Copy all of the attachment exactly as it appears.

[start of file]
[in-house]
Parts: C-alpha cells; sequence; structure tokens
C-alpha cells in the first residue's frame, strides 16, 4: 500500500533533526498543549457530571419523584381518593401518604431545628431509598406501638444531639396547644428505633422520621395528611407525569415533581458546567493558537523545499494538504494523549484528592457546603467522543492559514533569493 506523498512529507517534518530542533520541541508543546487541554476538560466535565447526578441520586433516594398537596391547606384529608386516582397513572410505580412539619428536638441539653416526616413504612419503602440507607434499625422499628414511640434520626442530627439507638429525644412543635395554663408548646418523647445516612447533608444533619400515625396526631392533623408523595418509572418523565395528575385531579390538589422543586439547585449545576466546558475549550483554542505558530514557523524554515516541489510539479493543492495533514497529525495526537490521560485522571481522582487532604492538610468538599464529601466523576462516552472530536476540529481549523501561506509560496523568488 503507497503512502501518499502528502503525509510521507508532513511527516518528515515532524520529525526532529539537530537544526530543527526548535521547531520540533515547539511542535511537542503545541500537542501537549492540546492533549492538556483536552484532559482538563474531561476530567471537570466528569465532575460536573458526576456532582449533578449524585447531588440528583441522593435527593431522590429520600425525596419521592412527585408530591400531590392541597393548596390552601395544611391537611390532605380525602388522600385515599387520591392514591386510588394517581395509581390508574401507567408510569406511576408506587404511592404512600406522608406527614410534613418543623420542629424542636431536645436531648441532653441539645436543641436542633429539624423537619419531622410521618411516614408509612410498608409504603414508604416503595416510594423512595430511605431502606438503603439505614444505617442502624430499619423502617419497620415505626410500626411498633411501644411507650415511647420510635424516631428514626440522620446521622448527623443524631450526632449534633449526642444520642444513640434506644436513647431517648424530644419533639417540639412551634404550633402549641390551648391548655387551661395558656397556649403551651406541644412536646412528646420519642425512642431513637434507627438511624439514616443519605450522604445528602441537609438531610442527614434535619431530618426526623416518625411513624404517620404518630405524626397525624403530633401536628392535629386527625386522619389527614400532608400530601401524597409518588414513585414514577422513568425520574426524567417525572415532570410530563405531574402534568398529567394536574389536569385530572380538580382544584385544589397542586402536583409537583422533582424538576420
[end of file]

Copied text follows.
[in-house]
Parts: C-alpha cells; sequence; structure tokens
C-alpha cells in the first residue's frame, strides 16, 4: 500500500533533526498543549457530571419523584381518593401518604431545628431509598406501638444531639396547644428505633422520621395528611407525569415533581458546567493558537523545499494538504494523549484528592457546603467522543492559514533569493 506523498512529507517534518530542533520541541508543546487541554476538560466535565447526578441520586433516594398537596391547606384529608386516582397513572410505580412539619428536638441539653416526616413504612419503602440507607434499625422499628414511640434520626442530627439507638429525644412543635395554663408548646418523647445516612447533608444533619400515625396526631392533623408523595418509572418523565395528575385531579390538589422543586439547585449545576466546558475549550483554542505558530514557523524554515516541489510539479493543492495533514497529525495526537490521560485522571481522582487532604492538610468538599464529601466523576462516552472530536476540529481549523501561506509560496523568488 503507497503512502501518499502528502503525509510521507508532513511527516518528515515532524520529525526532529539537530537544526530543527526548535521547531520540533515547539511542535511537542503545541500537542501537549492540546492533549492538556483536552484532559482538563474531561476530567471537570466528569465532575460536573458526576456532582449533578449524585447531588440528583441522593435527593431522590429520600425525596419521592412527585408530591400531590392541597393548596390552601395544611391537611390532605380525602388522600385515599387520591392514591386510588394517581395509581390508574401507567408510569406511576408506587404511592404512600406522608406527614410534613418543623420542629424542636431536645436531648441532653441539645436543641436542633429539624423537619419531622410521618411516614408509612410498608409504603414508604416503595416510594423512595430511605431502606438503603439505614444505617442502624430499619423502617419497620415505626410500626411498633411501644411507650415511647420510635424516631428514626440522620446521622448527623443524631450526632449534633449526642444520642444513640434506644436513647431517648424530644419533639417540639412551634404550633402549641390551648391548655387551661395558656397556649403551651406541644412536646412528646420519642425512642431513637434507627438511624439514616443519605450522604445528602441537609438531610442527614434535619431530618426526623416518625411513624404517620404518630405524626397525624403530633401536628392535629386527625386522619389527614400532608400530601401524597409518588414513585414514577422513568425520574426524567417525572415532570410530563405531574402534568398529567394536574389536569385530572380538580382544584385544589397542586402536583409537583422533582424538576420